Rajeev Karwal, the Indian consumer goods industry's brightest star, succumbs to Covid
The Founder and Chairman of Milagrow Robots and one of the most successful professionals in the Indian consumer electronics industry passed away on Wednesday.
One never imagined it would get to this. So how on earth does one come to terms with the untimely demise of a former colleague and a friend with whom you have spent the formative years of your professional life? Rajeev Karwal, 57, founder and chairman of Milagrow Robots, died today, leaving an entire generation of consumer durable industry professionals teary-eyed.
Rajeev and I got baptised into the world of marketing, more or less at the same time. Rajeev had joined Onida in the mid-eighties--about a year before I joined. We were a young company with a boss, S L Mirchandani, a dreamer and believed in the power of youth – its fearlessness and chutzpah. This may sound like a cliché now, but back in the eighties, it was unheard of. So we kept building a young team, and soon we were a bunch of young brats, empowered like crazy, living a dream and doing some radical stuff. And Rajeev was one of the ring leaders. He and I swapped roles in sales and marketing and the result of our collective energies, along with that of some other remarkable colleagues, was a brand that was truly envied!
Rajeev moved on from Onida to go to Calgary Islands for an assignment but not before discovering his wife and life partner, Shobha, at Onida. Shobha was part of my team then, and I had not the faintest idea about love-affair brewing. However, it was an alliance that we all were very happy about. They looked so perfect then and stayed that way until now. Rajeev had this crazy knack of connecting with everyone he worked with and their families. I bet everyone who has worked with him would have an anecdote or two to share a special gesture that endeared Rajeev to their families.
A voracious reader, Rajeev was the one who introduced me to Tom Peters by gifting me Thriving On Chaos – a book that made me a fan of the management guru for life. With his note on it, the book still sits pretty in my book rack, and now no one dare take it away. Rajeev stayed in touch with almost everyone, and the vibrant WhatsApp Groups of most companies he worked for were initiated by him. He also stayed connected with his alma mater, IMT Ghaziabad, and would take time out for the institution’s activities – at times forcing some of us to spend time with students there.
On his return from Calgary Islands, Rajeev picked up an assignment with a lighting company before moving on to LG Electronics as its head of Sales & Marketing. Joining LG was a typical Rajeev decision - bold and courageous. LG had made two forgettable attempts to set enter India and not many approved of the risks that Rajeev was taking then. Rest, as they say, is history. Rajeev built up a solid team at LG and used his phenomenal goodwill with the trade to get in loyal channel partners and created a robust network. At LG, Rajeev truly flourished as a leader and used his skills to set rolling processes and strategies that made LG a formidable player in double quick time. His attention to detail, his remarkable trait of following up and his firm grip on data and trends, and his insight into Indian consumer behaviour made him the poster boy of the consumer durables industry.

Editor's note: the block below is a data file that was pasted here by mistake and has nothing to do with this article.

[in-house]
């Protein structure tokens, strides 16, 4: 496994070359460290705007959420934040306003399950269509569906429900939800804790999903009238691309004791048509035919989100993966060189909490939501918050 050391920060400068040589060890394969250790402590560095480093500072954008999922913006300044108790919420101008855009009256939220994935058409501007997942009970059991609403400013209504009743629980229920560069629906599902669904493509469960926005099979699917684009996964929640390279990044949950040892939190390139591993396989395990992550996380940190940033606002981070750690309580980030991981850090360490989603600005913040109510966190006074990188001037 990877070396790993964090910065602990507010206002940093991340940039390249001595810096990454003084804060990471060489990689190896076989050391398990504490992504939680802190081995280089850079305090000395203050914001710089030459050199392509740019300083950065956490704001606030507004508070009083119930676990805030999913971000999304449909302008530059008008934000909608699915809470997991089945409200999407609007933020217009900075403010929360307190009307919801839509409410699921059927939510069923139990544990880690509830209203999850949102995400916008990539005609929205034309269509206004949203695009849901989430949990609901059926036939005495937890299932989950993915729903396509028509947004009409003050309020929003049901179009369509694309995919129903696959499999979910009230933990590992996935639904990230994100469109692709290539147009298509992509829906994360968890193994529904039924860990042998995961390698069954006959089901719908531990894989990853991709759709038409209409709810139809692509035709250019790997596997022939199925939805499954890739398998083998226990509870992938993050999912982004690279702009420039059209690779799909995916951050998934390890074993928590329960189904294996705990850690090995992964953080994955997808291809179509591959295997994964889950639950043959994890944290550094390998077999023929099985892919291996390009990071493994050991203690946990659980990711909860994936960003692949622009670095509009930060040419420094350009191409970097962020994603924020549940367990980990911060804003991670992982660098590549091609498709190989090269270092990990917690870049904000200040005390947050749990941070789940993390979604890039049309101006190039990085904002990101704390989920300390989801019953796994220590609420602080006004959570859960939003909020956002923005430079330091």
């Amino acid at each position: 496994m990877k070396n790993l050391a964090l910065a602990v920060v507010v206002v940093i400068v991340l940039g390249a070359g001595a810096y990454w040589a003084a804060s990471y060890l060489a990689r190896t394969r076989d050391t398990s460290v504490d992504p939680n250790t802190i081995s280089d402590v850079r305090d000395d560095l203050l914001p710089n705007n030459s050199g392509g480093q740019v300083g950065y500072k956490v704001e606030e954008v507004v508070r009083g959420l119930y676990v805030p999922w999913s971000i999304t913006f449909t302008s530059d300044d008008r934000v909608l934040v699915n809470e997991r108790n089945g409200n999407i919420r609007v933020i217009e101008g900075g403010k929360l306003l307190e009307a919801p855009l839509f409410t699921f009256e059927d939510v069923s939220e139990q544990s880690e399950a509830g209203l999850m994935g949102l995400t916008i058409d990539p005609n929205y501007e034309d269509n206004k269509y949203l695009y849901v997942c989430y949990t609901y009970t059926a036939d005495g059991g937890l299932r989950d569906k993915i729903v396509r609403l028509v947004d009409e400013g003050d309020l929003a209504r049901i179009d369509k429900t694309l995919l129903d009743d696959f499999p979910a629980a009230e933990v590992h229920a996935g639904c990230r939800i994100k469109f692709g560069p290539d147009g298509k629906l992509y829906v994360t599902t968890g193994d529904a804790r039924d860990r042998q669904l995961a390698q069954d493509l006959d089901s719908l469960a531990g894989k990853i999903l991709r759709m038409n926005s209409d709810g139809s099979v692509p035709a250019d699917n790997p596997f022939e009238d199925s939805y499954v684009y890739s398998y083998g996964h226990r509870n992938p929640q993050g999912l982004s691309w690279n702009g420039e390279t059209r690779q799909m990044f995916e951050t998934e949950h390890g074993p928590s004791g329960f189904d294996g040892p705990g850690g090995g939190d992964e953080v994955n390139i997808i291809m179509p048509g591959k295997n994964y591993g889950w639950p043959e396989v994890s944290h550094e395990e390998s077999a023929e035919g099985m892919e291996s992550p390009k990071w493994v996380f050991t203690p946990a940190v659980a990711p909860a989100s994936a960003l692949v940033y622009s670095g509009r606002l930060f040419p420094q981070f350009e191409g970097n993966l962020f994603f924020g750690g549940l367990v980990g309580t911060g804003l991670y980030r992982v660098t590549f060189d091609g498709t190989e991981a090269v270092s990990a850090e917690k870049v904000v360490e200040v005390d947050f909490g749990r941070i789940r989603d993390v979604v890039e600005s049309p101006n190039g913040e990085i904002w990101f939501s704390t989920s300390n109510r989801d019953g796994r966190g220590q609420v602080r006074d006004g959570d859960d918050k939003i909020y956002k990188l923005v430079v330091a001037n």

Rajeev moved on from LG to head Philips and then eventually to Electrolux. He also headed the industry body Consumer Electronics Appliances Manufacturers’ Association, a rare honour in those days for a young professional who wasn’t a promoter. The press loved him, for he would always have something worthwhile to say and say it with all honesty. Featuring on the covers of leading business magazines and toasted as a mini-celebrity did not change him at all – in fact, the more popular he got, the more grounded one found him to be.
Rajeev’s innings at Electrolux ended when the group decided to move out of the home appliances business and that propelled Rajeev to launch Milagrow in 2007. Initially, this was a management consultancy.
The journey from being a professional to an entrepreneur came with its own challenges, but Rajeev had Shobha supporting him wholeheartedly. It was typical that he took some bold bets at Milagrow by investing in robotics more than a decade ago. Milagrow started making robots for residential and industrial use in 2012. Last year, during the pandemic, Milagrow’s floor cleaning robots took off. Unfortunately, just when its products started to appeal to a large section of the population, Rajeev contracted the deadly virus. He fought Covid-19 like a tiger for three weeks but eventually lost.
Rajeev leaves behind a vast bunch of followers – people he invested in heavily, to groom them professionally. The fact that anyone and everyone who ever worked with Rajeev could turn to him for support speaks volumes of the human being Rajeev was. His last call to me was to combine our efforts and inspire people to take an active part in building up a value-based society. Sadly, there won't be the usual dogged follow-up calls and discussions. You ditched me this time, my friend!
(Giraj Sharma is founder director of brand consultancy, Behind the Moon. He worked closely with Rajeev Karwal at Onida )